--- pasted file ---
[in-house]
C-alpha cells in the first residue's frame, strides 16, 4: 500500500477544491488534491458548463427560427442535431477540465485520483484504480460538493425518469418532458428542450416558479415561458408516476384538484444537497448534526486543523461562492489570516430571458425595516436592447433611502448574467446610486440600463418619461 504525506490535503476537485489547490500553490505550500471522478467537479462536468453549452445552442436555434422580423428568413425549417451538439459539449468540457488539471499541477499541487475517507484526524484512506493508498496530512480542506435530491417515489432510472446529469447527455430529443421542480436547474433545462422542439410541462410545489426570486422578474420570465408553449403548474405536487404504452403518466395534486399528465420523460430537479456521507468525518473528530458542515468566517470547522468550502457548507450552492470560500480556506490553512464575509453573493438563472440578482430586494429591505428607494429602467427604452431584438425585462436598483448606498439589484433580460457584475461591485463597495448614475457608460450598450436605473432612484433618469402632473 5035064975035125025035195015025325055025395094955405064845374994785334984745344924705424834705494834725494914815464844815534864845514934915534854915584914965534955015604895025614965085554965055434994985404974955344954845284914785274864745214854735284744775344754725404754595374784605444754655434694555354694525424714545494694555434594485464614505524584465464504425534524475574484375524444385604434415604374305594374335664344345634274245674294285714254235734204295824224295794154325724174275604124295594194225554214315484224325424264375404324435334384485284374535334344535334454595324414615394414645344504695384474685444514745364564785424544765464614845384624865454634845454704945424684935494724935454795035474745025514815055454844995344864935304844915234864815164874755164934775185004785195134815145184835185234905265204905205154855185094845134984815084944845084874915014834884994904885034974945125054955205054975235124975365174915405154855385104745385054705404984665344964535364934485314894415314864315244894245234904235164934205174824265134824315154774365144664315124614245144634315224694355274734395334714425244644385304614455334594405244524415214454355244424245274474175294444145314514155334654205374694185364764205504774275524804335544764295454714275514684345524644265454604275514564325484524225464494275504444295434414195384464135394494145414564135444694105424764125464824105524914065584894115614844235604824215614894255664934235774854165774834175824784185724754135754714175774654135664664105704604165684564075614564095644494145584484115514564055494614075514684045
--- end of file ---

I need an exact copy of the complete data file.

[in-house]
C-alpha cells in the first residue's frame, strides 16, 4: 500500500477544491488534491458548463427560427442535431477540465485520483484504480460538493425518469418532458428542450416558479415561458408516476384538484444537497448534526486543523461562492489570516430571458425595516436592447433611502448574467446610486440600463418619461 504525506490535503476537485489547490500553490505550500471522478467537479462536468453549452445552442436555434422580423428568413425549417451538439459539449468540457488539471499541477499541487475517507484526524484512506493508498496530512480542506435530491417515489432510472446529469447527455430529443421542480436547474433545462422542439410541462410545489426570486422578474420570465408553449403548474405536487404504452403518466395534486399528465420523460430537479456521507468525518473528530458542515468566517470547522468550502457548507450552492470560500480556506490553512464575509453573493438563472440578482430586494429591505428607494429602467427604452431584438425585462436598483448606498439589484433580460457584475461591485463597495448614475457608460450598450436605473432612484433618469402632473 5035064975035125025035195015025325055025395094955405064845374994785334984745344924705424834705494834725494914815464844815534864845514934915534854915584914965534955015604895025614965085554965055434994985404974955344954845284914785274864745214854735284744775344754725404754595374784605444754655434694555354694525424714545494694555434594485464614505524584465464504425534524475574484375524444385604434415604374305594374335664344345634274245674294285714254235734204295824224295794154325724174275604124295594194225554214315484224325424264375404324435334384485284374535334344535334454595324414615394414645344504695384474685444514745364564785424544765464614845384624865454634845454704945424684935494724935454795035474745025514815055454844995344864935304844915234864815164874755164934775185004785195134815145184835185234905265204905205154855185094845134984815084944845084874915014834884994904885034974945125054955205054975235124975365174915405154855385104745385054705404984665344964535364934485314894415314864315244894245234904235164934205174824265134824315154774365144664315124614245144634315224694355274734395334714425244644385304614455334594405244524415214454355244424245274474175294444145314514155334654205374694185364764205504774275524804335544764295454714275514684345524644265454604275514564325484524225464494275504444295434414195384464135394494145414564135444694105424764125464824105524914065584894115614844235604824215614894255664934235774854165774834175824784185724754135754714175774654135664664105704604165684564075614564095644494145584484115514564055494614075514684045